(TDN)Trigger Point Dry Needling/Intramuscular Manual Therapy, also known as Dry Needling is a technique that utilizes small needles to deactivate trigger points (typically hypersensitive areas) and “loosen” shortened muscles. Trigger points in the body can cause pain at that location and can even cause referred pain into other nearby body parts, ultimately resulting in a loss of function. Once the trigger point has “loosened,” there should be a decrease in pain and improvement in function. The treatment likely has an effect on multiple systems in the body, including the immune/inflammatory, biomechanical, vascular, and neuro-musculoskeletal systems.
The primary goal of dry needling is to “calm down” supersensitive structures, restore/improve motion and functional mobility, and possibly create a healing response in the tissue.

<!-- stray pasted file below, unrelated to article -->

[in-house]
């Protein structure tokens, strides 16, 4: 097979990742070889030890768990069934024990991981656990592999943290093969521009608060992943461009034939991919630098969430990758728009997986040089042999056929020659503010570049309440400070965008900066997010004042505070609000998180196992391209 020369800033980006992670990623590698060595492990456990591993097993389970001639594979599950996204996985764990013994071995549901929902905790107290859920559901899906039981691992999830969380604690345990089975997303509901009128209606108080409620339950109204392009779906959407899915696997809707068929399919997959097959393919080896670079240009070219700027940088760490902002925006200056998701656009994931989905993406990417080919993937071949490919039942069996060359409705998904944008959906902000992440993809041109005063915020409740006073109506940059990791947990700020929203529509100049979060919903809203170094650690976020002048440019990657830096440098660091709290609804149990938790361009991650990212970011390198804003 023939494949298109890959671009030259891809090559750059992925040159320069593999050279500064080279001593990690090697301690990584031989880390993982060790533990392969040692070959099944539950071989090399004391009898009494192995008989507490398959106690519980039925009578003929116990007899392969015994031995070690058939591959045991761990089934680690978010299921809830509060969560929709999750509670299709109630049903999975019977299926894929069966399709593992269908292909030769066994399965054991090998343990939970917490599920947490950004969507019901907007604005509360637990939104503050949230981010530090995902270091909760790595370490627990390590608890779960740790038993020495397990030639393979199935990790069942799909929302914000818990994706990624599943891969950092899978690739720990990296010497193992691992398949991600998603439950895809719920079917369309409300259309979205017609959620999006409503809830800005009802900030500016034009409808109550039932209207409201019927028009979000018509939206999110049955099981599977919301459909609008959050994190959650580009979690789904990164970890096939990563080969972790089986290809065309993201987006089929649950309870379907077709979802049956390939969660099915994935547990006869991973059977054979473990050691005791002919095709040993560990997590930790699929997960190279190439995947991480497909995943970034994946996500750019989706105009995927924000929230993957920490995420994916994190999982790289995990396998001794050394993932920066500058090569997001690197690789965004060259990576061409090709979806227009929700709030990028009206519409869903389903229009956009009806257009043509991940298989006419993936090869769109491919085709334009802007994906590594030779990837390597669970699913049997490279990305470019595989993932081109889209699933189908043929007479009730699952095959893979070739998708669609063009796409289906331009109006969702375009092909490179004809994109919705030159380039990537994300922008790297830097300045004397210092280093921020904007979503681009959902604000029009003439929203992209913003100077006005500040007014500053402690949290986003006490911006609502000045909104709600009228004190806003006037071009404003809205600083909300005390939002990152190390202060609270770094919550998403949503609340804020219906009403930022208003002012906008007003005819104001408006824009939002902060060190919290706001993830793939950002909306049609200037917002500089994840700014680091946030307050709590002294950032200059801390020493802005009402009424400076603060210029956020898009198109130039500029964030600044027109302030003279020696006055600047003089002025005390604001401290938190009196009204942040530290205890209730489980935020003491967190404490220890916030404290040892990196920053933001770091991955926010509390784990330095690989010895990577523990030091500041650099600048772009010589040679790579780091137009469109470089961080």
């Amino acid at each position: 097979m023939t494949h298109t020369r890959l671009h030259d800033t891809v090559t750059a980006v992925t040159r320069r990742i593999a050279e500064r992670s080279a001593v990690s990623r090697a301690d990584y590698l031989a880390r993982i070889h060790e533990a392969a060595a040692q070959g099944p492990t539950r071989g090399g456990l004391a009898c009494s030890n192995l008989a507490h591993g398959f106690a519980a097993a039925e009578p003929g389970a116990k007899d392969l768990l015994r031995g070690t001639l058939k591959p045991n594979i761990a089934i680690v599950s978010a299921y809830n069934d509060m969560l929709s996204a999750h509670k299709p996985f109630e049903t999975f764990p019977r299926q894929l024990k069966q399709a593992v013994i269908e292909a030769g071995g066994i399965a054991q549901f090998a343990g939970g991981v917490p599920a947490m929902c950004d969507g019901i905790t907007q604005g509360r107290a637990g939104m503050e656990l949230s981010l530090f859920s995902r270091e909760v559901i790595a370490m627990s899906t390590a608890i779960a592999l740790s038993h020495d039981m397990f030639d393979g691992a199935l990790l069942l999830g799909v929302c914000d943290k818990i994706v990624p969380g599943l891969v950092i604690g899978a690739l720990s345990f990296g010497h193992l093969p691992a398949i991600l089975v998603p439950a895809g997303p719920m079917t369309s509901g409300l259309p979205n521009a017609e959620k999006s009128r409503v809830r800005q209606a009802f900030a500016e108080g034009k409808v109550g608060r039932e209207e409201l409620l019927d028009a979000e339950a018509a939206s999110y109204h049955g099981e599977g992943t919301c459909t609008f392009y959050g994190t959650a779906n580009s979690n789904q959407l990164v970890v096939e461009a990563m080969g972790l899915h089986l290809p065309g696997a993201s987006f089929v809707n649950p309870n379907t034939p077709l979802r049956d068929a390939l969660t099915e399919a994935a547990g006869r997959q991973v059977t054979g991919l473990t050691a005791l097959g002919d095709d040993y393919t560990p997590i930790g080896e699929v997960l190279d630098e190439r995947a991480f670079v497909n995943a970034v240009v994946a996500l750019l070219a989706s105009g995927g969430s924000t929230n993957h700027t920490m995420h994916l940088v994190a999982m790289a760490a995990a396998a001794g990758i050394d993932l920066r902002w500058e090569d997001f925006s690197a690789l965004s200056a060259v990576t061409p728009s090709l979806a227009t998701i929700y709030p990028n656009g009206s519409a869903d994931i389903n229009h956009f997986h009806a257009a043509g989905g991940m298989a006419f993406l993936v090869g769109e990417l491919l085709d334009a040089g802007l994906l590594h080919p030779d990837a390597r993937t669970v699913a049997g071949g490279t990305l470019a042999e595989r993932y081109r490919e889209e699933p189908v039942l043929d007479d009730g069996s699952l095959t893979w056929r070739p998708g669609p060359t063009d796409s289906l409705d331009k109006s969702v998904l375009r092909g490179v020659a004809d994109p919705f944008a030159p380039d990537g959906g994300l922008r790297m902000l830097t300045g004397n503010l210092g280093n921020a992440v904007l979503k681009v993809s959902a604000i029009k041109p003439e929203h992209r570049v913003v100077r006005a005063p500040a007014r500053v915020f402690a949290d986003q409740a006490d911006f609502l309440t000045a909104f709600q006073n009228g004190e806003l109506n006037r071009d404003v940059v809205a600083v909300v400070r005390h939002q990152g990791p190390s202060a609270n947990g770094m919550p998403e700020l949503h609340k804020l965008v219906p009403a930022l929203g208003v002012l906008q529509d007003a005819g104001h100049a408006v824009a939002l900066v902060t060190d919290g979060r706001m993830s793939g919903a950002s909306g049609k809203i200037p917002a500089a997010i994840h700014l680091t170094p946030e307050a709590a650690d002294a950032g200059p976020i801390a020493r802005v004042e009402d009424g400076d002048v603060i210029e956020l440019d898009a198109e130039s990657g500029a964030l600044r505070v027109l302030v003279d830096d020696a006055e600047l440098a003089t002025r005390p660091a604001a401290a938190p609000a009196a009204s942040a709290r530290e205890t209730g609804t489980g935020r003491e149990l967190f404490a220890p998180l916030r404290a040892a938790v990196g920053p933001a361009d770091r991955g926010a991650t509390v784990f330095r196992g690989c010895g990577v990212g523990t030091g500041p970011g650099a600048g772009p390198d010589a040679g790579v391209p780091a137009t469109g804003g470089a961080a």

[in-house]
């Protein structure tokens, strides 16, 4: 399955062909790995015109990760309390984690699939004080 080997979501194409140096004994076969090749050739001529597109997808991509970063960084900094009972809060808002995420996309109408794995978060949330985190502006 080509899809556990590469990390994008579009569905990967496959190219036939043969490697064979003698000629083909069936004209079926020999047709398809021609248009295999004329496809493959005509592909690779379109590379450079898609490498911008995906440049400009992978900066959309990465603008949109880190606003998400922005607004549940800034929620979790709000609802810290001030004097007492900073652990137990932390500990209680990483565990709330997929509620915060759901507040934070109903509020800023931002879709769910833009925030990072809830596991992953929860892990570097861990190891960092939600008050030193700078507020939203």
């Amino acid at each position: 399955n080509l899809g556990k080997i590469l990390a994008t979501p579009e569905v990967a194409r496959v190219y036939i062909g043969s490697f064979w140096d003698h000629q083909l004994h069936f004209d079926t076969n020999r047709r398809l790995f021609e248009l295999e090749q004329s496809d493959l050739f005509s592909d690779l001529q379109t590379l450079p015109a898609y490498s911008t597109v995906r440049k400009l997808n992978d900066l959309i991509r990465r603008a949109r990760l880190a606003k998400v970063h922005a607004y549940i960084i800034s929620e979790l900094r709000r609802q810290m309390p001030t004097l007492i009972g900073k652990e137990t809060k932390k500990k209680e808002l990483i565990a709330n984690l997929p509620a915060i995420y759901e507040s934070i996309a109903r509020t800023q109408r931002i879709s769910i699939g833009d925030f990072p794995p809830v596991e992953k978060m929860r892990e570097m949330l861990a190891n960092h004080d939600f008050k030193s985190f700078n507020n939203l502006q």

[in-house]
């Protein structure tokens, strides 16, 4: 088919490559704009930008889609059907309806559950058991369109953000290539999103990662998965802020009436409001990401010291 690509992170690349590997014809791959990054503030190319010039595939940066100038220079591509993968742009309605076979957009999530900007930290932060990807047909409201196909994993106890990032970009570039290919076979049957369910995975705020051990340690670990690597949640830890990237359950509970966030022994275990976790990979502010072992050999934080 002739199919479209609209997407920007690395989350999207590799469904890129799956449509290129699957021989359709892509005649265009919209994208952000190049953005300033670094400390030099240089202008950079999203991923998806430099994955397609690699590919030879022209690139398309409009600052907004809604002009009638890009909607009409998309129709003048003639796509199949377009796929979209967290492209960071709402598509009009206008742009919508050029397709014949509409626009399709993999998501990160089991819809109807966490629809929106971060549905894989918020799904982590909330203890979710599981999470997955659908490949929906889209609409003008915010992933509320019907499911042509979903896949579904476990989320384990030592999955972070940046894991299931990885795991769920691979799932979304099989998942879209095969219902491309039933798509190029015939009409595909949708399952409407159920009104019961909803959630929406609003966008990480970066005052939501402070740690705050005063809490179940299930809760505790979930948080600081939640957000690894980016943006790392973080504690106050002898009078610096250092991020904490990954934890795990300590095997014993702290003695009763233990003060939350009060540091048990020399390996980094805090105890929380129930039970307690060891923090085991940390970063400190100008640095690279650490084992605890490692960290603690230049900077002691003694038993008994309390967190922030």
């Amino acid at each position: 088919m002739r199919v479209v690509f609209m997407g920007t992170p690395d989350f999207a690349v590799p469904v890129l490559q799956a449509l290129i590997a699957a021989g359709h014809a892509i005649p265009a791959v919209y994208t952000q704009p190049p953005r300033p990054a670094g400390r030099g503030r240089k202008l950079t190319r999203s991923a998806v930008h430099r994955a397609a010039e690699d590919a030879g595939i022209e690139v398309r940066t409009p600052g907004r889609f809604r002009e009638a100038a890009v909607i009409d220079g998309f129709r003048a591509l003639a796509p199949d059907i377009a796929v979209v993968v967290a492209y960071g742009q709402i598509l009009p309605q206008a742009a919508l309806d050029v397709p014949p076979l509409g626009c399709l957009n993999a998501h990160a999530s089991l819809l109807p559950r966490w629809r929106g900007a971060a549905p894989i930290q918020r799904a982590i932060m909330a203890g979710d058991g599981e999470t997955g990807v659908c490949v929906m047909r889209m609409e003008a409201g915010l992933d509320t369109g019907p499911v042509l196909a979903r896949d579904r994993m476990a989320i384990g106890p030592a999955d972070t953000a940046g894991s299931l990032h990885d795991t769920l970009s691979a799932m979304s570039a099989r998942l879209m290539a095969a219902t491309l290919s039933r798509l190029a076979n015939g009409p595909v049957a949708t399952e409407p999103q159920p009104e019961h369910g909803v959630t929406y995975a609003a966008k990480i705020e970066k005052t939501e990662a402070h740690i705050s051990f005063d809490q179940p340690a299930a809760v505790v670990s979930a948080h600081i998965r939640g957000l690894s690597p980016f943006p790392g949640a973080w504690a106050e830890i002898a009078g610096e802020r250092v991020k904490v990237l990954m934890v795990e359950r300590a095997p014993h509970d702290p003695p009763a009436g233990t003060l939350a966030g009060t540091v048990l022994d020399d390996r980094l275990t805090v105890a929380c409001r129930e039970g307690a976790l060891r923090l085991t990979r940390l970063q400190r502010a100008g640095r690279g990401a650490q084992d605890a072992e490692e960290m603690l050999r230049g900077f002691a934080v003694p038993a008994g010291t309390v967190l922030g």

What Does it Do?
The primary goal of dry needling is to “calm down” supersensitive structures, restore/improve motion and functional mobility, and possibly create a healing response in the tissue. Dry needling is a highly effective treatment, and unequaled in identifying and eliminating these referring or “hidden” sources of neuromuscular disorder.
The treatment involves identifying the source of the pain and advancing a small filament needle into the related muscles, eliciting a small twitch response and then relaxing the muscle. The indentification and stimulation of the these trigger points can “reboot” or “reset” the muscle to alleviate both the original problem area as well as secondary pain. Many patient experience dramatic pain relief and improved function in just a few treatments, often with lasting relief.
What it is not.
Trigger Point Dry Needling/Intramuscular Manual Therapy is not Acupuncture. Acupuncture is a treatment based on Eastern Medical Diagnosis requiring training in Traditional Chinese Medicine. Use of needles is only one part of the treatment for Traditional Chinese Medicine practitioners and Acupunctuists. There are numerous other techniques to assess and treat. Some of which include; herbs, nutrition, psychology, tongue and pulse diagosis, balancing chi and assessing meridians. Needles are only one part of treatment for Traditional Chinese Medicine Practitioners.